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The UAW Strike, the NLRA, and Labor Laws for Independent Dealers

The United Auto Workers (UAW) have been on strike since September 15, 2023. As reported by Cox, this strike has broad implications for the auto industry as a whole. The workers striking are protected by the National Labor Relations Act (NLRA). Did you know the NLRA covers both union and nonunion employers? With that in mind, in this blog we will look at two ways the NLRA impacts your business even though your employees are not unionized.

The National Labor Relations Act forbids employers from interfering with, restraining, or coercing employees in the exercise of rights relating to organizing, forming, joining, or assisting a labor organization for collective bargaining purposes or from working together to improve terms and conditions of employment or refraining from any such activity. Similarly, labor organizations may not restrain or coerce employees to exercise these rights. However, far fewer realize these rights extend to union and nonunion employees and overlook some of the protections of the NLRA.

The Right to Discuss Wages
Under the NLRA, employees can communicate with other employees about their wages.  Wages are considered a vital term and condition of employment, and discussions of wages are often considered a preliminary step to organizing. Protected conversations about wages may take on many forms, including discussions about how much employees and managers make, joint requests concerning pay to the employer; organizing a union to raise your wages; and approaching an outside union for help in bargaining with pay.

In addition, employees are allowed to discuss and engage in outside activity with other employees concerning public issues that may affect their wages – for example, minimum wage or right-to-work laws. They may also discuss supporting employees who work elsewhere.

Criticizing the Workplace on Facebook
In the pivotal legal case involving Karl Knauz Motors, Inc. d/b/a Knauz BMW and Robert Becker, the complexities of workplace speech on social media under the NLRA came to the forefront. The case delved into two distinct Facebook posts, shedding light on the intricate nuances of NLRA-protected speech.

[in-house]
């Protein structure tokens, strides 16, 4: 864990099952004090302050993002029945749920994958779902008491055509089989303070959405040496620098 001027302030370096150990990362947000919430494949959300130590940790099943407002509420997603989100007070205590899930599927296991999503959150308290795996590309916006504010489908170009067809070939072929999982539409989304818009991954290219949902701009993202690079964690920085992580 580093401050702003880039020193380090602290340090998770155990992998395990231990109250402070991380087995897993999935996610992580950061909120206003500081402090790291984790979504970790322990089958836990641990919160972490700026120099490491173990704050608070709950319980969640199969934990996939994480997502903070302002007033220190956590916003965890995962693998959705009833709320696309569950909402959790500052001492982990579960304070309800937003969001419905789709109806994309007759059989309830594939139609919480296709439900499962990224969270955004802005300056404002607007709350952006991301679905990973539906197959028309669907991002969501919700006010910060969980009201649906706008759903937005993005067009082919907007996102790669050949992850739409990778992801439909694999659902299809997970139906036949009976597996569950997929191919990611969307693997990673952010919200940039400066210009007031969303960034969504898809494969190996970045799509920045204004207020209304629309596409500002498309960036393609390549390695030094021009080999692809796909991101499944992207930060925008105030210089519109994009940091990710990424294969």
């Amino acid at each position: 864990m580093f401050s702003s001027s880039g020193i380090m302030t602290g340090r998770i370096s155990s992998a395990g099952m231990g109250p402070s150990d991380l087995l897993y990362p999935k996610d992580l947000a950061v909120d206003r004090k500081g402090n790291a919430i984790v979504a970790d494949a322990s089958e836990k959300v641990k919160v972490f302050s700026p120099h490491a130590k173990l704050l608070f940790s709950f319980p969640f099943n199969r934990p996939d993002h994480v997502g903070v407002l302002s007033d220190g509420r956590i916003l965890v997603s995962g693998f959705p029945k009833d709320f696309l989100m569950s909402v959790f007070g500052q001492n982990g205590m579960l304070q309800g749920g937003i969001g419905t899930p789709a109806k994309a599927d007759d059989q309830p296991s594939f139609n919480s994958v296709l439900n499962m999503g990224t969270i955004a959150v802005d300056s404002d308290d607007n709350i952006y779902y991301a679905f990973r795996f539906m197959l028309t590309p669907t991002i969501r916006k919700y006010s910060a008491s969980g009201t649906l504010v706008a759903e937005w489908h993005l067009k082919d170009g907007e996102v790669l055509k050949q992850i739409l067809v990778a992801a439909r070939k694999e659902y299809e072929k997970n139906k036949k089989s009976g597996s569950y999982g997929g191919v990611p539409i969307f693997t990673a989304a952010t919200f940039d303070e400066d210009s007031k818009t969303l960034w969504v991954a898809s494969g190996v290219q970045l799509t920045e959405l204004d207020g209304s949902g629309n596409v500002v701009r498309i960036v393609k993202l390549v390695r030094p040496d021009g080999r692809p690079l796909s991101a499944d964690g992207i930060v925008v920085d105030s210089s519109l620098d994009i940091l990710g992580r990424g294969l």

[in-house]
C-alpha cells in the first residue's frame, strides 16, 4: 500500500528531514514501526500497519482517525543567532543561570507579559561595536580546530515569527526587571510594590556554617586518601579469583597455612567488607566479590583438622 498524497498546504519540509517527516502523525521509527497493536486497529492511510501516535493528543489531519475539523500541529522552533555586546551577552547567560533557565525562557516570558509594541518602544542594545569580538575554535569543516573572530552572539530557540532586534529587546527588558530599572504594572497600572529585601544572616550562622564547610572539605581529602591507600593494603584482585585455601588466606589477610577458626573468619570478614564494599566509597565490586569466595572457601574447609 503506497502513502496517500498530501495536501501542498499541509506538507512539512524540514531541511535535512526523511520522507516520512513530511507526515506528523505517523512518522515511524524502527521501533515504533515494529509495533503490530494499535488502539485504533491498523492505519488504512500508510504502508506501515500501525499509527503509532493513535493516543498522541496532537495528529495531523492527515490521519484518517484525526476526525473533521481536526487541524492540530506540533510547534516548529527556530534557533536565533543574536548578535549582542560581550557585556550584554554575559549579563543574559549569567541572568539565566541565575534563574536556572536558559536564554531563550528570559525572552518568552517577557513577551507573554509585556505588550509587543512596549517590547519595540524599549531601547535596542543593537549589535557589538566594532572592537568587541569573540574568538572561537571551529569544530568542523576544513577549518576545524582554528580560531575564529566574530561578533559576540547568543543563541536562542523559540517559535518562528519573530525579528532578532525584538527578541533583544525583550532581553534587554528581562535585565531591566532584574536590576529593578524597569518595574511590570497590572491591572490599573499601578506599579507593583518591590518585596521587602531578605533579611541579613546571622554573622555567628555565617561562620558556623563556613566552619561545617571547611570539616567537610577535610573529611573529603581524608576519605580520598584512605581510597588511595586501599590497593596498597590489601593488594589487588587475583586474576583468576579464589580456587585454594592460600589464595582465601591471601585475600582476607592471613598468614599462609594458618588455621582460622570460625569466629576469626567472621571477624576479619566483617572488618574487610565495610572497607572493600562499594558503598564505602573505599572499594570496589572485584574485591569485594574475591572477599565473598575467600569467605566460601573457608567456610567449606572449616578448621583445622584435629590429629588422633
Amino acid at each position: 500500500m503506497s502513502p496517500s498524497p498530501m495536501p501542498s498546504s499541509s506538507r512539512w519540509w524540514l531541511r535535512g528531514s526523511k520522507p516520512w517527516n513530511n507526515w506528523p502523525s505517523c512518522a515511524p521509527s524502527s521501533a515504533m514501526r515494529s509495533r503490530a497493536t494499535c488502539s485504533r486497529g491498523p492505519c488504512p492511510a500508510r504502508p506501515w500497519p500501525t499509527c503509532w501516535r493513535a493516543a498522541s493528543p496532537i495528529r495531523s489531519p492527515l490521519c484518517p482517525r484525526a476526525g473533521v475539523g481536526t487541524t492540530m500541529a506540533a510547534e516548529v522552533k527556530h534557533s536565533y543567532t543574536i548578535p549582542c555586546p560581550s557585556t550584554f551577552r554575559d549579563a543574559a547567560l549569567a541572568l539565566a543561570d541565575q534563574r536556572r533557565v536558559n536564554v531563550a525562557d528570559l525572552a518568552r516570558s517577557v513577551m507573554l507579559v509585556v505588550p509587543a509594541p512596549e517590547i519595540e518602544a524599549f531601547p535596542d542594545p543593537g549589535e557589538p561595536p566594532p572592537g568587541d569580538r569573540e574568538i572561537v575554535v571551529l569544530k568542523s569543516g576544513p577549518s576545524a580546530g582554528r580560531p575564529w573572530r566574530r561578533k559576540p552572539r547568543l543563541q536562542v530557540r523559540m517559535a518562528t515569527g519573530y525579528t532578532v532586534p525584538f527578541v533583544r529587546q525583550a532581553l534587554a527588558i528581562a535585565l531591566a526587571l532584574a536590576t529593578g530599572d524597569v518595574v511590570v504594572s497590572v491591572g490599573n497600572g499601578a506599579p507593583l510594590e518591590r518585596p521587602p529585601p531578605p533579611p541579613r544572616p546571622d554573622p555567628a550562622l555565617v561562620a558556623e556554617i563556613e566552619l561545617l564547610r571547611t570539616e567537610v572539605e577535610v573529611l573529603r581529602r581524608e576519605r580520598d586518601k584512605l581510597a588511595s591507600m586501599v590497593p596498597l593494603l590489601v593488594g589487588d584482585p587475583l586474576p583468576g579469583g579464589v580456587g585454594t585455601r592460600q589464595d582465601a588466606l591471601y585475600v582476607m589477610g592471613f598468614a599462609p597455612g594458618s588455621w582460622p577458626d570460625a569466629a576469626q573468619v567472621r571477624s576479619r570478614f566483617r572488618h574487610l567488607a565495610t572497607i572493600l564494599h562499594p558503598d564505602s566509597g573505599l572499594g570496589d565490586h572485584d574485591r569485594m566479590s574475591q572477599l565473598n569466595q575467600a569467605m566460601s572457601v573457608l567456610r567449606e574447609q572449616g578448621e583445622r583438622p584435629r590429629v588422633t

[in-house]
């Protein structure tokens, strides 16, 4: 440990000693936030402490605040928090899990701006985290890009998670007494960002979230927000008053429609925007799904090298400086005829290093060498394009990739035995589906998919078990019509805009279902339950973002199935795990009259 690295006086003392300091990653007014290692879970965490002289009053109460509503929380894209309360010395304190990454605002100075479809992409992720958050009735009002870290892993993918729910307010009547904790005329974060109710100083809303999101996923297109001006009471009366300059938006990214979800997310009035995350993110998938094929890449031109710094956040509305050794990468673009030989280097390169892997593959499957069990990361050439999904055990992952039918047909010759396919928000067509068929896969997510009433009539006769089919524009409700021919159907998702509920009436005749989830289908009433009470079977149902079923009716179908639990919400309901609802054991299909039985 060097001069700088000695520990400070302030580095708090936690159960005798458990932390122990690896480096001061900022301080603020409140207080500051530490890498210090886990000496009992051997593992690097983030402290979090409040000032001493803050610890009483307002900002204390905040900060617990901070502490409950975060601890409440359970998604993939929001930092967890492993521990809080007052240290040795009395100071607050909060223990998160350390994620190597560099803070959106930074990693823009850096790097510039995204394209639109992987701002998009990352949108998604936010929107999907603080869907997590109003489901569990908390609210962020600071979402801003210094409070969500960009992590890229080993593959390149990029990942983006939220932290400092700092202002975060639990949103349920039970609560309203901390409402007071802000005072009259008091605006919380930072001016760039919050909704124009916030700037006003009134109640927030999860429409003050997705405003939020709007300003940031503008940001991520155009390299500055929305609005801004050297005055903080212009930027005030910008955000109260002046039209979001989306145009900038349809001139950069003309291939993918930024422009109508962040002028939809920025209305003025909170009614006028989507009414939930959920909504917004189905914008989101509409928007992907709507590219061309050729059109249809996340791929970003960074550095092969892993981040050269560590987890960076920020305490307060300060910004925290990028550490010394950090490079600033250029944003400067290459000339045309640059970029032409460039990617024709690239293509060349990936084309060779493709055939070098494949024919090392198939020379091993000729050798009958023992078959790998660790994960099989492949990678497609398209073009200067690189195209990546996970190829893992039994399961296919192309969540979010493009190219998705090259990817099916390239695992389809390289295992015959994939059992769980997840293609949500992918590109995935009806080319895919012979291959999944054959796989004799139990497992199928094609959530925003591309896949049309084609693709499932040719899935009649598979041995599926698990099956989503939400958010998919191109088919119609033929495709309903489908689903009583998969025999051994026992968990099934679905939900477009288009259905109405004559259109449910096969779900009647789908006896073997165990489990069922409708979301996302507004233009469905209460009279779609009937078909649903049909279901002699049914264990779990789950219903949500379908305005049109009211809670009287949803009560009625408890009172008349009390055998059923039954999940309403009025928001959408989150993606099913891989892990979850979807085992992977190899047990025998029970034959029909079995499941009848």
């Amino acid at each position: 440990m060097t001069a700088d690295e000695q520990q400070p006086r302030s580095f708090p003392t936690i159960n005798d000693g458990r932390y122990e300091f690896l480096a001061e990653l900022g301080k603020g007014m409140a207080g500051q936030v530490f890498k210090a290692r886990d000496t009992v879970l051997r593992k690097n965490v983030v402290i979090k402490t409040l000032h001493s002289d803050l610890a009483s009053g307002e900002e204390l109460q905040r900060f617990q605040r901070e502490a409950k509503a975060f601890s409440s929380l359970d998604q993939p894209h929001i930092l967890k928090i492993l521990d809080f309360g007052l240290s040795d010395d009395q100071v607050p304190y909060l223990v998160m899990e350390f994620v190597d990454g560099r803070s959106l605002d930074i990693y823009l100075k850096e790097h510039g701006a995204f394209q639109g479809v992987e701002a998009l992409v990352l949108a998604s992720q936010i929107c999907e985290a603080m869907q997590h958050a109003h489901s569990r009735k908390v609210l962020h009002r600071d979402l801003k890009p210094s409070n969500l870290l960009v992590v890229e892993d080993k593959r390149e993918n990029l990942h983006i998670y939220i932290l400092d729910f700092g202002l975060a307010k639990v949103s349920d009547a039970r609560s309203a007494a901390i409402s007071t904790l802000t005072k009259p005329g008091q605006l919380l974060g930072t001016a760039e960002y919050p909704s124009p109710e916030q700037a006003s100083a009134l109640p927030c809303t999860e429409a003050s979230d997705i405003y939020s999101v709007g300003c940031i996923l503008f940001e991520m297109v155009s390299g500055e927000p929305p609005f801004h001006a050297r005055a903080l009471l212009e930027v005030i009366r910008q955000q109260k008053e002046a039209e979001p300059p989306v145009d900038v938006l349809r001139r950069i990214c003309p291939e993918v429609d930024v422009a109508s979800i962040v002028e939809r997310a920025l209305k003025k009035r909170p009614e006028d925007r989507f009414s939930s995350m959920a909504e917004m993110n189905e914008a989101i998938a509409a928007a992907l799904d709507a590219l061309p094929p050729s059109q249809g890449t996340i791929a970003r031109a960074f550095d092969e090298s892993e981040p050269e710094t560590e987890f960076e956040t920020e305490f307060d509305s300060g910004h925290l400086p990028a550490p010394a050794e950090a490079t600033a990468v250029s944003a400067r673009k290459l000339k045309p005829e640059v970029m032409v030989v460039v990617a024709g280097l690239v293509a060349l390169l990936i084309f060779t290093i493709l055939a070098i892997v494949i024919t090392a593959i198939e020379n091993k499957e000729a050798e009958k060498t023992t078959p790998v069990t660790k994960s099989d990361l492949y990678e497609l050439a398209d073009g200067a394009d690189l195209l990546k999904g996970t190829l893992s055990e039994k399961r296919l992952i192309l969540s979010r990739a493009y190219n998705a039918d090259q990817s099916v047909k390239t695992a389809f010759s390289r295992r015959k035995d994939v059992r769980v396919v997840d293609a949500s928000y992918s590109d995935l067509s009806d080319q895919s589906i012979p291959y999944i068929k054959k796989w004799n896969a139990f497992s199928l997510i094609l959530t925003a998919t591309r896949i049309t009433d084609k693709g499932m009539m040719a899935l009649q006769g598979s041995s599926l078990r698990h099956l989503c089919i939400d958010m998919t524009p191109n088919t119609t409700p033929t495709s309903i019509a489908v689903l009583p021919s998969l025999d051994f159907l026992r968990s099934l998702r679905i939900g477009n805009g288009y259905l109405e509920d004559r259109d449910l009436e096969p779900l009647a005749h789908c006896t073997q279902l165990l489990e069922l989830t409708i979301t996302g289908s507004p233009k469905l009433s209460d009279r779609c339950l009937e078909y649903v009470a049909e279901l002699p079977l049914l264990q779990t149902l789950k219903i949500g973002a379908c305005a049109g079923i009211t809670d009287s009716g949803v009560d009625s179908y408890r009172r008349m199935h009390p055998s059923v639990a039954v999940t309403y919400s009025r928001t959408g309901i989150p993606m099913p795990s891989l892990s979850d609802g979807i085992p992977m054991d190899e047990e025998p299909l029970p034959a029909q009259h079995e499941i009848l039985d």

The first post centered around a new car launch event for the BMW 5 Series. Becker and his colleagues expressed their disappointment with the event's arrangements, particularly the meager offerings of a hot dog cart, Doritos, and cookies. Their discontent was evident in statements like, “I can't believe we're not doing more for this event,” highlighting their frustration. Despite the sarcastic tone, the court deemed this post as protected speech under the NLRA, emphasizing that the criticism, although sharp, did not cross the line of losing its protected status.
 
The second Facebook post narrated a peculiar incident involving a customer's 13-year-old son, who accidentally drove a car into a pond during a test drive. Becker, amused by the incident, posted pictures and comments, adopting a mocking tone. However, this post, lacking any dialogue or coordination with colleagues, failed to meet the criteria for protected concerted activity. The court ruled it was an isolated act, devoid of connection to collective workplace concerns, and therefore not shielded by the NLRA.
 
What emerges from this case is a profound understanding of the delicate balance between workplace speech and the boundaries set by labor laws. While the NLRA safeguards employees' rights to discuss workplace conditions and criticize employer practices, it requires a certain level of collective intent and relevance to workplace concerns. Becker's case underscores the importance of considering not just the tone of the speech but also its context and connection to broader workplace issues.
 
Employers and employees alike are left with a crucial lesson: social media posts, even if laced with sarcasm, can be protected under the NLRA if they address collective workplace matters. However, isolated incidents lacking such connection fall outside the realm of NLRA protection.
 
This precedent-setting case provides valuable insights into navigating the intricate landscape of social media speech within the framework of labor laws.

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